Posts Tagged ‘Karakol’


Karakol meant late nights for me, and people that speak my language (so interesting conversations). Late nights meant a late start today, and a stress-free amble towards the Kazakhstan border.

The steep climb

The steep climb

I soon realised I would not make it before 18:00 when the border closes, so I took my time, and was able choose a camp for the last time in Krygyzstan high horse and yurt country. I had my last Kyrgyz yurt invitation, where I was given fresh milk, bread and honey, and my last view out over Kyrgyzstan.

View from my campsite

View from my campsite

Day 175. 0km. Karakol

Posted: November 1, 2015 in Cycling, Kyrgyzstan
Tags: , ,

“Chu, chu, chu!” This horse-speak for ‘go’. My horse wasn’t going anywhere, and the horseman guide indicated that I should hit the horse even harder with the stick he had given me. Finally we ambled along, up the valley, walled with stunning red rock faces, all the way to the hot-springs. A relaxing day off in Karakol.

Up the valley

Up the valley

The red valley

The red valley

Up the valley

Up the valley

Trying to go fast

Trying to go fast


Summary of today? Well, I made it alive, for which I am grateful. I have a lovely soft bed to sleep in, for which I am grateful. I had a cool night out on the town, inclusive dancing and music. And I am in Karakol. I have seen the YouTube clip ‘The Road from Karakol’ so many hundred of times. And now I am here – and really am stoked.

Entrance to Karakol

Entrance to Karakol

It is a shame that I have only seen the magic stretch of Issykul shoreline in the grey rain. I can imagine that the sandy beaches would be dazzling, and clear water might look blue with a bit of sun.

Issykul

Issykul

The last 30km into Karakol was dangerous – such maniac drivers.
I cycle concentrated.
My eyes are fixed to the road. When can I give the next pedal-stroke? Can I accelerate, or bump over the next pothole or mound of bitumen?
My ears are pricked. I hear a car. From in front? Behind? How far? What speed? What is the driver’s asshole factor (volume of motor and tyre noise)? I hear a horn. This means I am to steer straight for the soft sand on the side of the road. A horn means ‘I am coming through, and running over everything in my path.’ A horn is used in one of three circumstances:
1. I am approaching you (the cyclist) from behind, and another car is overtaking me. There is not enough space for everyone, so, you should head into the sand.
2. A car is coming from the opposite direction. There is not enough space for everyone, so you should head into the sand.
3. I am a complete wanker, and, even though there is no other car within hundreds of metres, I hate cyclists in general, and so you should head into the sand.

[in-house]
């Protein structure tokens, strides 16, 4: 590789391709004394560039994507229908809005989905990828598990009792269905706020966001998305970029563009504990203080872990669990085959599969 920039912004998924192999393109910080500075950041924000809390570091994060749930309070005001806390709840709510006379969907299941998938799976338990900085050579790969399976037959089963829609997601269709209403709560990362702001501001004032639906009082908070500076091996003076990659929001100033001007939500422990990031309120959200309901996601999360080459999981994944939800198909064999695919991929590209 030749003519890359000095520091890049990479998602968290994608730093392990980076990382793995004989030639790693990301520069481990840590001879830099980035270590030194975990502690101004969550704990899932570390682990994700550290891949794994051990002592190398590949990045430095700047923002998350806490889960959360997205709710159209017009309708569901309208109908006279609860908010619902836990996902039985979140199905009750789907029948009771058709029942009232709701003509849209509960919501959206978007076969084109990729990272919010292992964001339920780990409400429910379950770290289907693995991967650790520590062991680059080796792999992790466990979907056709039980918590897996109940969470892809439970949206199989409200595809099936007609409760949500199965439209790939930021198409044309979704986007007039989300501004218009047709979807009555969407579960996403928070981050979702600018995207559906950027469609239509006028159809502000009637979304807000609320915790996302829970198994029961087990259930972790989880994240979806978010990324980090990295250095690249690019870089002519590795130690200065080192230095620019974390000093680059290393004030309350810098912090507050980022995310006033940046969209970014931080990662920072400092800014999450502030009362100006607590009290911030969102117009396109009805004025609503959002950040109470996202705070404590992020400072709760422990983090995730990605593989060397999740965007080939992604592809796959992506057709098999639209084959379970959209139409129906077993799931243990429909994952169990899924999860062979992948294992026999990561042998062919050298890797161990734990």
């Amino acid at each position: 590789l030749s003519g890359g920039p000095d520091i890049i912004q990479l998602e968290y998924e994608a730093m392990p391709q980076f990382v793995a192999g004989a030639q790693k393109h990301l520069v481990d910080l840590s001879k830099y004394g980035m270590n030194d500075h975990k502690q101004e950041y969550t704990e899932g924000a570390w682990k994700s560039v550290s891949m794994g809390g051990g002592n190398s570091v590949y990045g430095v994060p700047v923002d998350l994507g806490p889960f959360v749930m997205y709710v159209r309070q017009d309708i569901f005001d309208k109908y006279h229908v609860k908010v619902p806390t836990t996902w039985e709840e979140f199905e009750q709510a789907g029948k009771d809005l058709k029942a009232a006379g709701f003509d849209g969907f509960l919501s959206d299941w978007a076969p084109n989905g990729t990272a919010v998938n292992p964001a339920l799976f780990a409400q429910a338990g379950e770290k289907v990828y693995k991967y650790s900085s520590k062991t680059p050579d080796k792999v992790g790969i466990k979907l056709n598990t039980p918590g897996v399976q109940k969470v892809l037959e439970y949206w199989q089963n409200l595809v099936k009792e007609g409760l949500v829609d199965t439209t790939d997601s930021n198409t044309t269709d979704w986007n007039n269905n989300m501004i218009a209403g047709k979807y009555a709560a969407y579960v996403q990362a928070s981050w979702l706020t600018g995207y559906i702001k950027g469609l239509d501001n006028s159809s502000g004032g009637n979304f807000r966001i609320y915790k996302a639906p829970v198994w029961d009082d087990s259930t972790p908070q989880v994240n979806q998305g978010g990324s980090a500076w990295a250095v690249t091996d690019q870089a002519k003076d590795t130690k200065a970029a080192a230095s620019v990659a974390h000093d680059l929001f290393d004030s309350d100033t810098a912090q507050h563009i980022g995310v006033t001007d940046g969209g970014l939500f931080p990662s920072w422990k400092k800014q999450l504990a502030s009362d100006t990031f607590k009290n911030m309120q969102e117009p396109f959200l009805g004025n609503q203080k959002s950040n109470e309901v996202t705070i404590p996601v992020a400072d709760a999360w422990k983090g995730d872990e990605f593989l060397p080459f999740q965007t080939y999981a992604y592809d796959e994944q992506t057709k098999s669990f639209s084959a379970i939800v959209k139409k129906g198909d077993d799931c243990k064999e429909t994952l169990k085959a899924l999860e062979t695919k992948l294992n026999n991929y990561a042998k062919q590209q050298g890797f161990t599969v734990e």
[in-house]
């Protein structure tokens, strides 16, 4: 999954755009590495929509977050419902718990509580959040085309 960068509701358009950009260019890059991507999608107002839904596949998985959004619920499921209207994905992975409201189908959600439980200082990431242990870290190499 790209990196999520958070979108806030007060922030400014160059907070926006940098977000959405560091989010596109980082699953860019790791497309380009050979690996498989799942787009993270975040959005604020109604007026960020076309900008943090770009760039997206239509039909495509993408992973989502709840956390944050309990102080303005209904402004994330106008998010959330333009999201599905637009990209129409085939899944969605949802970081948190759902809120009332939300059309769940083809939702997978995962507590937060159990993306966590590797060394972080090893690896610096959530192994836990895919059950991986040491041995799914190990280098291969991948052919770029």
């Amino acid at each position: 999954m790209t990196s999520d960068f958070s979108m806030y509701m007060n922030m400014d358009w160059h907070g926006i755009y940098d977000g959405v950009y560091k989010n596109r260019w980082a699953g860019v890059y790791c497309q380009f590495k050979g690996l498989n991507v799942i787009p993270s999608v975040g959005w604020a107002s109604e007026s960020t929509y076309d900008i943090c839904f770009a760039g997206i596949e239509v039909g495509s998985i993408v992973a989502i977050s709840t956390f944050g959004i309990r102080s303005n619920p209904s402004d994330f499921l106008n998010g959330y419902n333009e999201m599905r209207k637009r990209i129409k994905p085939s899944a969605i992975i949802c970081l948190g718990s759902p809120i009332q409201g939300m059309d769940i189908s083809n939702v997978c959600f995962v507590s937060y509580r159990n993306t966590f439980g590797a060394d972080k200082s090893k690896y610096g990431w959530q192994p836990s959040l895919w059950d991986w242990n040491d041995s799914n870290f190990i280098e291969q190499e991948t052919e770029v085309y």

I made it to Karakol. Several people I have cycled with have been hit in Kyrgyzstan. I can see why.

While cycling through the undulating landscape, the mind wanders, and ponders some weird things. I have a question for readers of my blog. Can you explain the following? When the road leaves the lake shore, it undulates over the plains leading from the mountains to the lake. Crossing these plains, the road passes over little streams and rivers running from the mountains to the lake. Over and over again, I find myself climbing to the top of an undulation, crossing a stream, and then descending again. Why, oh why, are the streams running along the top of the undulations, and not the bottom?
Well, there. That is what keeps my mind occupied on these long trips. ☺


The world is a different place when you are well. The climbs are not long, the heat is not stifling, and the views are lovely. I skirted the Toktogul lake from on high, admiring its blue waters with a backdrop of rugged, dry, chalky mountains.

Toktogul lake

Toktogul lake

As Will had warned me, the road was not flat. I’m not sure why, but the road constantly went into the hills behind the lake, rising and falling, but affording beautiful views. By myself, I went at my own speed, and started at my own time – 6am. I have confirmed that I am a morning person. ☺

Morning

Morning


Will gets his nourishment from chocolate, chips and energy drinks. Oh. And eggs. Fruit is a big no-no, and most other healthy things. But I am the one with diahorrea – again. I have lost all shame. Emergency toilet stops on the side of the road with no place to hide from the traffic – no worries. I can shit anywhere – and do.

The view over the dam

The view over the dam

Today was up-down-up-down-up-down-up-down. We climbed above the dam wall, and then skirted the dam between 100 and 200m above the water. All in the blazing sun. It was beautiful, but, feeling sick, it seemed relentless – every 12% climb followed by a 12% drop.

Roadside restaurants popped up at 17km and then again at 55km. With no shade, we pushed on until about 4 to the one at 55km, at which point I flopped into the sofa, took some antibiotics, slept, and visited the toilet.

View from the toilet

View from the toilet

Tomorrow is another rest day. Kim and Will left – being on a tight schedule, but not before demolishing 8 eggs each.

8 eggs each

8 eggs each